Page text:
A Merry Christmas: And Other Christmas Stories (Penguin Christmas Classics)
Louisa May Alcott
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One of six beloved Christmas classics in collectible hardcover editions
A Merry Christmas collects the treasured holiday tales of Louisa May Alcott, from the dearly familiar Yuletide benevolence of Marmee and her “little women” to the timeless “What Love Can Do,” wherein the residents of a boarding house come together to make a lovely Christmas for two poor girls. Wildly popular at the time of their publication—readers deluged Alcott with letters demanding sequels—and drawing on Alcott’s family and experiences in the abolitionist and women’s suffrage movements, these stories have the authentic texture and detail of Christmas in nineteenth-century America, while their emphasis on generosity and charity make them timeless embodiments of the Christmas spirit.
Penguin Christmas Classics
Give the gift of literature this Christmas.
Penguin Christmas Classics honor the power of literature to keep on giving through the ages. The six volumes in the series are not only our most beloved Christmas tales, they also have given us much of what we love about the holiday itself. A Christmas Carol revived in Victorian England such Christmas hallmarks as the Christmas tree, holiday cards, and caroling. The Yuletide yarns of Anthony Trollope popularized throughout the British Empire and around the world the trappings of Christmas in London. The Life and Adventures of Santa Claus created the origin story for the presiding spirit of Christmas as we know it. The holiday tales of Louisa May Alcott shaped the ideal of an American Christmas. The Night Before Christmas brought forth some of our earliest Christmas traditions as passed down through folk tales. And The Nutcracker inspired the most famous ballet in history, one seen by millions in the twilight of every year.
Beautifully designed hardcovers—with foil-stamped jackets, decorative endpapers, and nameplates for personalization—in a small trim size that makes them perfect stocking stuffers, Penguin Christmas Classics embody the spirit of giving that is at the heart of our most time-honored stories about the holiday.
Collect all six Penguin Christmas Classics:
A Christmas Carol by Charles Dickens
Christmas at Thompson Hall: And Other Christmas Stories by Anthony Trollope
The Life and Adventures of Santa Claus by L. Frank Baum
A Merry Christmas: And Other Christmas Stories by Louisa May Alcott
The Night Before Christmas by Nikolai Gogol
The Nutcracker by E. T. A. Hoffmann
For more than seventy years, Penguin has been the leading publisher of classic literature in the English-speaking world. With more than 1,700 titles, Penguin Classics represents a global bookshelf of the best works throughout history and across genres and disciplines. Readers trust the series to provide authoritative texts enhanced by introductions and notes by distinguished scholars and contemporary authors, as well as up-to-date translations by award-winning translators.
with your coquettish airs, and like your affectionate nature. Men, unfortunately, see your weak points and take a money view of the case. Now hurry up and finish. It’s getting a bit cold out here.’ “I laughed as I spoke, and Rosa eyed me with a sidelong glance and gently waved her docked tail, which was her delight. The sly thing liked to be flattered and was as fond of compliments as a girl. “‘Many thanks. I will come now to the most interesting portion of my narrative. As I was saying,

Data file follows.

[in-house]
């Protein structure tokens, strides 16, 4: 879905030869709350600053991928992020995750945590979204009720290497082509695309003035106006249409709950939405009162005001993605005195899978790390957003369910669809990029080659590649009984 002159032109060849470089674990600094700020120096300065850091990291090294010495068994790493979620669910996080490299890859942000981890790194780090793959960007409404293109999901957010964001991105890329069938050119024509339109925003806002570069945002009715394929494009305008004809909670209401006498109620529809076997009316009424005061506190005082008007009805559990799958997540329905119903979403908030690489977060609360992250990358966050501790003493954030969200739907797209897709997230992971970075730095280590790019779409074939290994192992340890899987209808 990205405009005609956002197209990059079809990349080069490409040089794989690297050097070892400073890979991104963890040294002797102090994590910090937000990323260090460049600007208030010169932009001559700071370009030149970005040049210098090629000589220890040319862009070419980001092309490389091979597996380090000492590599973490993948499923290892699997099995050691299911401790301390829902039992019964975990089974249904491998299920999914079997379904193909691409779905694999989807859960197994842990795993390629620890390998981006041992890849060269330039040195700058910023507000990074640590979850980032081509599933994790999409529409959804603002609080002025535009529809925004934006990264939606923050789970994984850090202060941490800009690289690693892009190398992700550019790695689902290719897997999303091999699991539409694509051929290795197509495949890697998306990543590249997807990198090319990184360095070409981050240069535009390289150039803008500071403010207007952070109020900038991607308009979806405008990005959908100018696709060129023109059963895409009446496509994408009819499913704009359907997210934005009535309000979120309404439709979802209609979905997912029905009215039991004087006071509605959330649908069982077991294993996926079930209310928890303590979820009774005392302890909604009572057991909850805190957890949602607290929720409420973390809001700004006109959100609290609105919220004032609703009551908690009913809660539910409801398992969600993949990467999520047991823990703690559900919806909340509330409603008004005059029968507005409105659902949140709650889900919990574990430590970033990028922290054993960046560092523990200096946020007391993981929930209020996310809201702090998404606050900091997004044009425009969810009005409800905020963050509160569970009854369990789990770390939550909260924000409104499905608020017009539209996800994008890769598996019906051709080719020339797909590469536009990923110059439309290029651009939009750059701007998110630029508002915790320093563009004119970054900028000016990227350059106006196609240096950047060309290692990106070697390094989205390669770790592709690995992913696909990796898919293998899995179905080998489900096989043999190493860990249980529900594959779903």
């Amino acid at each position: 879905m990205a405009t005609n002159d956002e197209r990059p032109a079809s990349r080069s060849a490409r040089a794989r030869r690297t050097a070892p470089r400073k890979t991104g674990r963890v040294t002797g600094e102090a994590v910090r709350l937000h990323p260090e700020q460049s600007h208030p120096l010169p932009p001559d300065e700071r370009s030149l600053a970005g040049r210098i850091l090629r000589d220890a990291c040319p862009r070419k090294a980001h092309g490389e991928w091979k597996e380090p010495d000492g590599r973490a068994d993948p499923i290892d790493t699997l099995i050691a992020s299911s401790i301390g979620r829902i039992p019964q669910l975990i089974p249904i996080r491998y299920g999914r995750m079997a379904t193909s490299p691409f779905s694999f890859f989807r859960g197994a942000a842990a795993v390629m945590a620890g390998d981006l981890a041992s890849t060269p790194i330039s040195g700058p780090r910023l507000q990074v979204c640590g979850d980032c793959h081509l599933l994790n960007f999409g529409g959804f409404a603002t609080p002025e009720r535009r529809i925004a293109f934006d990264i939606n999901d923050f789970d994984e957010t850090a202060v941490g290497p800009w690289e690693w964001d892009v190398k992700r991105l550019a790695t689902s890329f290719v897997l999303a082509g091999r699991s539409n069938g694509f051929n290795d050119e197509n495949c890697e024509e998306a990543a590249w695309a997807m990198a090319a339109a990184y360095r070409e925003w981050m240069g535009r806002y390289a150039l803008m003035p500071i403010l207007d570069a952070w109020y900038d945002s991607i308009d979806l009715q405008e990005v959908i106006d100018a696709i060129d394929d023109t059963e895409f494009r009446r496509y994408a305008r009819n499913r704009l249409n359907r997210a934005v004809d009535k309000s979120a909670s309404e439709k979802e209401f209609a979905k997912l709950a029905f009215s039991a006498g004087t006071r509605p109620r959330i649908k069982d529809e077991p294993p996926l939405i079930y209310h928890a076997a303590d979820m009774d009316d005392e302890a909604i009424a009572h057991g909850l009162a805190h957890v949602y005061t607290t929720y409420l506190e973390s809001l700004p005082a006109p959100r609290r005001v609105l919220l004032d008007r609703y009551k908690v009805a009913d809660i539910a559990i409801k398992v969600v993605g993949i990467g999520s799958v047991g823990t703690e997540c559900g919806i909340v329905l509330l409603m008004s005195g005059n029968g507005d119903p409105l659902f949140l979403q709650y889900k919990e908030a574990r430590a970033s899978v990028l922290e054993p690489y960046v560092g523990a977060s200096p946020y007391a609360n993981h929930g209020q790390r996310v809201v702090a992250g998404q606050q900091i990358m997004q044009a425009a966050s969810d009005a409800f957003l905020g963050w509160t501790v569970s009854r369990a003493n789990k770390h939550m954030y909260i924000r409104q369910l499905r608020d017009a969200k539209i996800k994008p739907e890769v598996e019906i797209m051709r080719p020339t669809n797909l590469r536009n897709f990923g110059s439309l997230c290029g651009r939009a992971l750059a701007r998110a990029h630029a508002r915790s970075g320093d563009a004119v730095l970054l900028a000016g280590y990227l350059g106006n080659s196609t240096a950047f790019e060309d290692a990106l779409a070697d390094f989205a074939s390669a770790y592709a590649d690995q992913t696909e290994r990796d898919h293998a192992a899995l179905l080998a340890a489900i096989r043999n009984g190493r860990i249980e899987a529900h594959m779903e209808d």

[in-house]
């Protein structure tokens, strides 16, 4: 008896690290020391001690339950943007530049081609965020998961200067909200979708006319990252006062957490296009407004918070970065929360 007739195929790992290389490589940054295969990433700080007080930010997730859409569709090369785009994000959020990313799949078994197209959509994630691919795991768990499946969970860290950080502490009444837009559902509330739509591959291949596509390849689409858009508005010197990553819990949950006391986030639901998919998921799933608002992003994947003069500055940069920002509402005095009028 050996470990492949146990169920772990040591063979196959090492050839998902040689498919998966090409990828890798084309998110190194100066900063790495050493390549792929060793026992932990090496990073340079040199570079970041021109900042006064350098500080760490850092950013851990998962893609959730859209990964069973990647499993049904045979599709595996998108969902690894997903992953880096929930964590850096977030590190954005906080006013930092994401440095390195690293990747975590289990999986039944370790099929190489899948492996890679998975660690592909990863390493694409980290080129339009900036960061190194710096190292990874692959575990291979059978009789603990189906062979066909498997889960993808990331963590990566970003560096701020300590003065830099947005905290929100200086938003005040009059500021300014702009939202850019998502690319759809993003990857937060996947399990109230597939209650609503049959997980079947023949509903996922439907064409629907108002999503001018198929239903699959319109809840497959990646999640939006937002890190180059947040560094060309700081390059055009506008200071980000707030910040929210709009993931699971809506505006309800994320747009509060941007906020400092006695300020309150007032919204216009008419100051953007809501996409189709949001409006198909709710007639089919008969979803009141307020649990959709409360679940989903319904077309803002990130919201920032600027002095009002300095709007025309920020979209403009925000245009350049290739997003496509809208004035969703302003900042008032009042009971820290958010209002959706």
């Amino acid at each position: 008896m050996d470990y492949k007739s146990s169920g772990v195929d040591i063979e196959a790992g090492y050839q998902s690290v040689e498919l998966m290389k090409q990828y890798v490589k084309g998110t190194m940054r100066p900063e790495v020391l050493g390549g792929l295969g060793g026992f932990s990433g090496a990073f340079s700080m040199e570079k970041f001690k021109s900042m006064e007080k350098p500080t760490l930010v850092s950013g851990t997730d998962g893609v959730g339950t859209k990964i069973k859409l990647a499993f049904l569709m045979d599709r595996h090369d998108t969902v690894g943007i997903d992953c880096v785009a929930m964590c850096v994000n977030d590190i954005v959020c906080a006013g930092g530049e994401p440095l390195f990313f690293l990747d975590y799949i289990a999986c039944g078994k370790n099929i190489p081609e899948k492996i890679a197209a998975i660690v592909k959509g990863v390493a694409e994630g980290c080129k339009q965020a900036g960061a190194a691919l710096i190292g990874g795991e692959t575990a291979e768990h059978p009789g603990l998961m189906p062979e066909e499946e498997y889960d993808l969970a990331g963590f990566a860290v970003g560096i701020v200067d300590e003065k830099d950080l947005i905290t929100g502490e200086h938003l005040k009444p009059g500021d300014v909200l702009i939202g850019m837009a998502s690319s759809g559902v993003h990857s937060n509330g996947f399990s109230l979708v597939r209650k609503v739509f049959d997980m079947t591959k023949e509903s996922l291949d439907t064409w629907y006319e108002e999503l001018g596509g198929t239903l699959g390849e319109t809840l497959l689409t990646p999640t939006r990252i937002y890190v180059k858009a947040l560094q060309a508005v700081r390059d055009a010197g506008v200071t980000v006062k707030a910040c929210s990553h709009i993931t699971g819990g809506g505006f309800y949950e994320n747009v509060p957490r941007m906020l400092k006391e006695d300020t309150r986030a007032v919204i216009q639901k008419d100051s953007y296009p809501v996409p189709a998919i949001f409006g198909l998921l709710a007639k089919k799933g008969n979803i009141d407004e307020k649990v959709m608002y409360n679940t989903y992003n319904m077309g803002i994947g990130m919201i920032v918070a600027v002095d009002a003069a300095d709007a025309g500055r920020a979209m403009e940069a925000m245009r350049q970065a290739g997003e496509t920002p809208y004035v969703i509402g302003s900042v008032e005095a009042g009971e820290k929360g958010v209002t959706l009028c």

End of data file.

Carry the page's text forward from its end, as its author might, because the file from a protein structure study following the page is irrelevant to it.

for me that I’m growing young and giddy again. Now that isn’t as it should be, ’Rusalem.” “It meets my views exactly, Mum. You’ve had your hard times, your worriments and cares, and now it’s right to take your rest.” “Then why don’t you take yours? I’m sure you’ve earned it drudging thirty years in the store, with more extra work than holidays for your share.” “Oh well, Mum, it’s different with me, you know. Business is amusing; and I’m so used to it I shouldn’t know myself if I was out of the
store for good.” “Well, I hope you are saving up something against the time when business won’t be amusing. You are so generous, I’m afraid you forget you can’t work for other people all your days.” “Yes, Mum, I’ve put a little sum in a safe bank that pays good interest, and when I’m past work, I’ll fall back and enjoy it.” To judge from the cheerful content of the old gentleman’s face he was enjoying it already, and he looked about him with the air of a man who had made a capital investment
of the big bed, where he sat bolt upright, surveying the prospect from under the coverlet with an equanimity that quite took the good lady’s breath away. But Mr. ’Rusalem fell back and pointed to him, saying, “There he is, Mum,” with as much pride and satisfaction as if he had found some rare and valuable treasure; for the little child was very precious in his sight. Mrs. Podgers really didn’t know whether to laugh or cry, and settled the matter by plumping down beside the boy, saying cordially,
afterwards, hearing their little stories, learning their many wants, and winning their young hearts by such gentle wiles that they soon regarded her as some beautiful, benignant fairy, who had led them from a cold, dark world into the land of innocent delights they had imagined, longed for, yet never hoped to find. Then came the tree, hung thick with bonbons, fruit and toys, gay mittens and tippets, comfortable socks and hoods, and, lower down, more substantial but less showy gifts; for Mrs.